On December 7, 2021, Tim Gatz, who holds both the titles of secretary of transportation and executive director of the OTA, teased a project that would “become the blueprint for the future of OTA projects and the continued economic growth and development of the state.” The accompanying press release offered little beyond an air of excitement, explicit support from Governor Kevin Stitt, and a commitment to transparency throughout a project whose scope was seemingly still being worked out. At that point, the project had no publicized name or route.
Well into the new year, on February 22, 2022, Gatz took the microphone again. According to the minutes, he thanked the Board of the OTA for their support and approval of the engineering, right of way, and utility management contracts earlier in the meeting. This documentation laid the foundation for the project he teased nearly three months prior, now titled: Advancing and Connecting Communities and Economies Safely Statewide, or ACCESS.
On February 22, the residents of Oklahoma, Cleveland, McClain, Osage, and Tulsa counties were formally, for the first time, introduced to the details of a $5 billion, 15-year turnpike expansion project whose trajectory seemed inevitable and whose route would devastate hundreds of homes, businesses, and natural areas. The agenda published prior to this meeting did not so much as hint at the scope of what Gatz announced, as determined by Judge Olsen’s recent ruling. While the verbal announcement joined a library of online materials, namely a project-specific website where constituents could track developments—www.AccessOklahoma.com—it was not preceded by any sort of public outreach.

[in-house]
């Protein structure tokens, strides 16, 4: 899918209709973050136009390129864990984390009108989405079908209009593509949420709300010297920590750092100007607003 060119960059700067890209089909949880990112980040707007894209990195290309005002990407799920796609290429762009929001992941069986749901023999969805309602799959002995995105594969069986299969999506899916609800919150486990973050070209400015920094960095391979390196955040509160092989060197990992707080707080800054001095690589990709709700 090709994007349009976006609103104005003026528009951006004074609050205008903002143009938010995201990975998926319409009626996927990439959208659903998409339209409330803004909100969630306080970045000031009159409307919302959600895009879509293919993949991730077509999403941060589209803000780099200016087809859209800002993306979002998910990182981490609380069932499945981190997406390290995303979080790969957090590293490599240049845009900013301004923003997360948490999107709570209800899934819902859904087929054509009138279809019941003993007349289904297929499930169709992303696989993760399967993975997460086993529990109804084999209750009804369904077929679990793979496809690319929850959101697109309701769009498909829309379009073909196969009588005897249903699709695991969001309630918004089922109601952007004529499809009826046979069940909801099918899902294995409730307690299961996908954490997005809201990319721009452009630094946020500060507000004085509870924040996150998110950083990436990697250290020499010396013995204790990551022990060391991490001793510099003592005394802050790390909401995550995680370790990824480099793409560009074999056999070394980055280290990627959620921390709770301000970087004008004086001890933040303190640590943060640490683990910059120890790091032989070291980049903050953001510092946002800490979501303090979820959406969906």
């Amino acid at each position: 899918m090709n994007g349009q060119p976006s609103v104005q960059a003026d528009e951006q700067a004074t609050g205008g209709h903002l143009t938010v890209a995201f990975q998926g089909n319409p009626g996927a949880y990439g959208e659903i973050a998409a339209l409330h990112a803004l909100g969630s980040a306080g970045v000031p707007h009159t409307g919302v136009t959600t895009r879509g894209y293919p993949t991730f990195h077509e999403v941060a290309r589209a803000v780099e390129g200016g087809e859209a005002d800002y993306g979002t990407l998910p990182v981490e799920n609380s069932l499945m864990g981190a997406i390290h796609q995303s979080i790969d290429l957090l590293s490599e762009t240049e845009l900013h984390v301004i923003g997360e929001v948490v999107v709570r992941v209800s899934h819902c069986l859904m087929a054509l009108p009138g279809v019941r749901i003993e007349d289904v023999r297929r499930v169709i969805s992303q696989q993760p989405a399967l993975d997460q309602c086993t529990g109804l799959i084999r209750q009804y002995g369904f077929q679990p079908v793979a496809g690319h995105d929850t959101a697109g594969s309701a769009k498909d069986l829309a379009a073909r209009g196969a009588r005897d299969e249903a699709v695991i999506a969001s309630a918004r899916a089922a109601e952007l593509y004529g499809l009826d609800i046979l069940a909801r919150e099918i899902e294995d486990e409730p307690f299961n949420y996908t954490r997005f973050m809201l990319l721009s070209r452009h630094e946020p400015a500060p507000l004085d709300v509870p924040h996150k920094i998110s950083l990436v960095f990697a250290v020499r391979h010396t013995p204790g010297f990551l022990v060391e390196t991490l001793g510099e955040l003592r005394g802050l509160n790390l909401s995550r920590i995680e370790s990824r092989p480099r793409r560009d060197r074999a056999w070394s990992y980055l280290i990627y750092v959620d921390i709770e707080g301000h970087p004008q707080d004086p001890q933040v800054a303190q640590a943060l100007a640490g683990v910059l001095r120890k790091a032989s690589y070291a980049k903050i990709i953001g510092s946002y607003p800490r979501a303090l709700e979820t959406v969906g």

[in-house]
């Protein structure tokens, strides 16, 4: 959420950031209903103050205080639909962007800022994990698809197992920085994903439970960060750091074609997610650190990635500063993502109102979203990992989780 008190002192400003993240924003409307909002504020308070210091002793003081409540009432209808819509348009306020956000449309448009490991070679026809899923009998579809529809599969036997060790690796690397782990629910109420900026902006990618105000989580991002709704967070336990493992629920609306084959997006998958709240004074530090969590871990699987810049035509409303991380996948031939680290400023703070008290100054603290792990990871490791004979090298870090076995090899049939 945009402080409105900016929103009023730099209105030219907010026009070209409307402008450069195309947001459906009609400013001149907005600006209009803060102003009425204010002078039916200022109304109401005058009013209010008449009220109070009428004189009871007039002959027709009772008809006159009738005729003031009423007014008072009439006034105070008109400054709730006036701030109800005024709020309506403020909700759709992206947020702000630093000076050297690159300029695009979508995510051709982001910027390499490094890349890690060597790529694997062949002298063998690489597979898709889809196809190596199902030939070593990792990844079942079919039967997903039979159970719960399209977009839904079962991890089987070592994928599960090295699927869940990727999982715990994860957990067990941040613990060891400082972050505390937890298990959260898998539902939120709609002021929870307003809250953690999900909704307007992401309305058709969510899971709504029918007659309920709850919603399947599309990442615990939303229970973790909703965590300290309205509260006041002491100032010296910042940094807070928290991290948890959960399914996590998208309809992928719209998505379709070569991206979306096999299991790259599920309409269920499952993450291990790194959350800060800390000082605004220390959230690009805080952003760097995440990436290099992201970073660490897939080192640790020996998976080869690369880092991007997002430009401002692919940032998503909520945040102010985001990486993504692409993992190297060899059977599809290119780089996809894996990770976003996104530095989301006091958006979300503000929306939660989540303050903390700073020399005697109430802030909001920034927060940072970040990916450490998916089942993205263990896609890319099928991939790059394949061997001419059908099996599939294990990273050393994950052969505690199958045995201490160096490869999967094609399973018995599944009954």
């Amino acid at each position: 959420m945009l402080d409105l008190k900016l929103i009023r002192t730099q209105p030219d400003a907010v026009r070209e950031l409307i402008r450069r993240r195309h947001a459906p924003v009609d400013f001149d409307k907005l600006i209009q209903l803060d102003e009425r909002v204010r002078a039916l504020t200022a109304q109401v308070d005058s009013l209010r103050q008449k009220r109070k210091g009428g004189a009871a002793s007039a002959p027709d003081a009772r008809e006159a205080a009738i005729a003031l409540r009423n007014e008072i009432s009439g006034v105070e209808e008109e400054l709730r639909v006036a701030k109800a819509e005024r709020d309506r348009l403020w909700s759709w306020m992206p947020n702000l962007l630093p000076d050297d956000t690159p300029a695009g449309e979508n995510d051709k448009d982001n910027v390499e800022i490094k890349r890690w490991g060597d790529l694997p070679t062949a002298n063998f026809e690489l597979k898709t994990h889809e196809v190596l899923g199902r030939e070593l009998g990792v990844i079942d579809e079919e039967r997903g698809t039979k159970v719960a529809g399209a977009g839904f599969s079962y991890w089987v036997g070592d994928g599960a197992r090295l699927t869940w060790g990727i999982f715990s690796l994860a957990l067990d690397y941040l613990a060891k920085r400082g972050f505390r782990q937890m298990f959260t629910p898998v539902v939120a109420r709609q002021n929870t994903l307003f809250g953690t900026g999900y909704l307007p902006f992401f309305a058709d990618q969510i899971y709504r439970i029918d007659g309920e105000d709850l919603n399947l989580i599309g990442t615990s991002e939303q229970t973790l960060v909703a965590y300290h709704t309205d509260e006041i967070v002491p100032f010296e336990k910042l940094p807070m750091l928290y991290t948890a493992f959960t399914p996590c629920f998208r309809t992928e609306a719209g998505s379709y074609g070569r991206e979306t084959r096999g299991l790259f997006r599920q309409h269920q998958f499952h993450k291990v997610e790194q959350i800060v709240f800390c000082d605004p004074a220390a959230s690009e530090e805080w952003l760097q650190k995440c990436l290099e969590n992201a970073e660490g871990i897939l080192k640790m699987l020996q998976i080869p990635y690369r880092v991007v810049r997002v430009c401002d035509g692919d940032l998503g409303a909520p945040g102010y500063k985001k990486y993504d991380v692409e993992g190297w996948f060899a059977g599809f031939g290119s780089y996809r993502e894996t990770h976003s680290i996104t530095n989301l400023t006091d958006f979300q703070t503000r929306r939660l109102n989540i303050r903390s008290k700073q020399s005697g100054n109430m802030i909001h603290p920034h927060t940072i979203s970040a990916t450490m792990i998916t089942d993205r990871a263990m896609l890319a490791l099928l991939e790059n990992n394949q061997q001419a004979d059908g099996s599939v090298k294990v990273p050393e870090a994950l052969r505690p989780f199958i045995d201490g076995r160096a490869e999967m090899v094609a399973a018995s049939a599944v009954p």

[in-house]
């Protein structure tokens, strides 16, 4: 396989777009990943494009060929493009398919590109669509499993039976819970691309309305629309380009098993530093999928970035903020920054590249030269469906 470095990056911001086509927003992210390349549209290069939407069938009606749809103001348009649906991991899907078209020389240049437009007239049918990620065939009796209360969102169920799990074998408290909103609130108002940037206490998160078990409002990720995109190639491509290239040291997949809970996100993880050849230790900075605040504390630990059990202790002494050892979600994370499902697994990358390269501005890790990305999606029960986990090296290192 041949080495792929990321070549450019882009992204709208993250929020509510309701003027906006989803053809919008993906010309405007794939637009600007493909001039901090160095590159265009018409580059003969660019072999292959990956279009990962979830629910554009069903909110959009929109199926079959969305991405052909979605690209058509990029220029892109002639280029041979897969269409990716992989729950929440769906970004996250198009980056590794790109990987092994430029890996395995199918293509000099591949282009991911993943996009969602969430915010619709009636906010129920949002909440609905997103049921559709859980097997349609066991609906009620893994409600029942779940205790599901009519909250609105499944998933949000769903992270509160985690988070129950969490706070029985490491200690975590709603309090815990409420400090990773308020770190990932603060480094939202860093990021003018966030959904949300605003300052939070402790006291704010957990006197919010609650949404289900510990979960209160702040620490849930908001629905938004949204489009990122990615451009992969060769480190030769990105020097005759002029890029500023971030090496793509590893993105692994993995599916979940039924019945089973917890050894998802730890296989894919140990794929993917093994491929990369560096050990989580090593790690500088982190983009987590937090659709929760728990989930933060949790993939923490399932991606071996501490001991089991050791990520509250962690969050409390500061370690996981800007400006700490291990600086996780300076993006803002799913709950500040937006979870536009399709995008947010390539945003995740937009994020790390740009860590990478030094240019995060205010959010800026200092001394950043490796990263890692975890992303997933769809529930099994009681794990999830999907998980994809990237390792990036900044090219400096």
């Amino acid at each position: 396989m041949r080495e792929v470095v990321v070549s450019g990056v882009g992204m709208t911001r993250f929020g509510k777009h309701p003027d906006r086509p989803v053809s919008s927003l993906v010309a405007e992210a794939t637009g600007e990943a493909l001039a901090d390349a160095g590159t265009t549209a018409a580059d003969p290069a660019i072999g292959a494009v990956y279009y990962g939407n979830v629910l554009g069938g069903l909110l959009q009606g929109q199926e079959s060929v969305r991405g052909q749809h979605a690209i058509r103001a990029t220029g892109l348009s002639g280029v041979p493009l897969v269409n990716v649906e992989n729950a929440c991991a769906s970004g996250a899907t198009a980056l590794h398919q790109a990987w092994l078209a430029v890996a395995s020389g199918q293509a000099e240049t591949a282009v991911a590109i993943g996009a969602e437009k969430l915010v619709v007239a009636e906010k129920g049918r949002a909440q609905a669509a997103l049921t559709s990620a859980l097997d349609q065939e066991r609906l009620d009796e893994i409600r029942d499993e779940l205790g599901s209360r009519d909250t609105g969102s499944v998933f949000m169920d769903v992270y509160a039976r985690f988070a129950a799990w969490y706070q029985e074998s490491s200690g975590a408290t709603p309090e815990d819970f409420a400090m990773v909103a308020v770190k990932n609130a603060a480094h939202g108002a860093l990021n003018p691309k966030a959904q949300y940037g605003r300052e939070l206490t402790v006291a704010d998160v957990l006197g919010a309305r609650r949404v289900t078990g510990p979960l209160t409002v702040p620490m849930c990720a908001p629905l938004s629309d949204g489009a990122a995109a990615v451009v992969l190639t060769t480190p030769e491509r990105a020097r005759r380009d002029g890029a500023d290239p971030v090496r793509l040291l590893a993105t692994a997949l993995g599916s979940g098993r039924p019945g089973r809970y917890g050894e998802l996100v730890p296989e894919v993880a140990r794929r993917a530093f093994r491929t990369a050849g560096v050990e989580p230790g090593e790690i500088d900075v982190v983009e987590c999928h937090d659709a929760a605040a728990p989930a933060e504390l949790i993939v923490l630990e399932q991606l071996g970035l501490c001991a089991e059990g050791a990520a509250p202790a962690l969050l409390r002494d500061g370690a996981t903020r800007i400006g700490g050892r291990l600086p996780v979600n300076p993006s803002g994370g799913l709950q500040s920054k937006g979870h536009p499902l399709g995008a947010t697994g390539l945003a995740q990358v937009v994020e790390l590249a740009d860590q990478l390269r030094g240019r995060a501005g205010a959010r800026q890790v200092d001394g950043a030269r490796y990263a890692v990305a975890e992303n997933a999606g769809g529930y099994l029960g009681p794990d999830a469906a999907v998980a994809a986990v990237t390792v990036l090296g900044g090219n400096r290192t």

Long-time residents, such as lawyer Stan Ward, learned their house was directly in the path of the proposed turnpike not through any personal notification courtesy of the OTA or ODOT, but through a local newspaper that had published the proposed route the following day. Other residents, getting wind of the news, began overlaying OTA projections on Google Maps to determine whether their home’s integrity would be challenged. Those impacted assert that it was on this day, a day during which budgets and contracts were already approved, that the public was for the first time adequately informed of the irreversible impact ACCESS Oklahoma would have on their lives.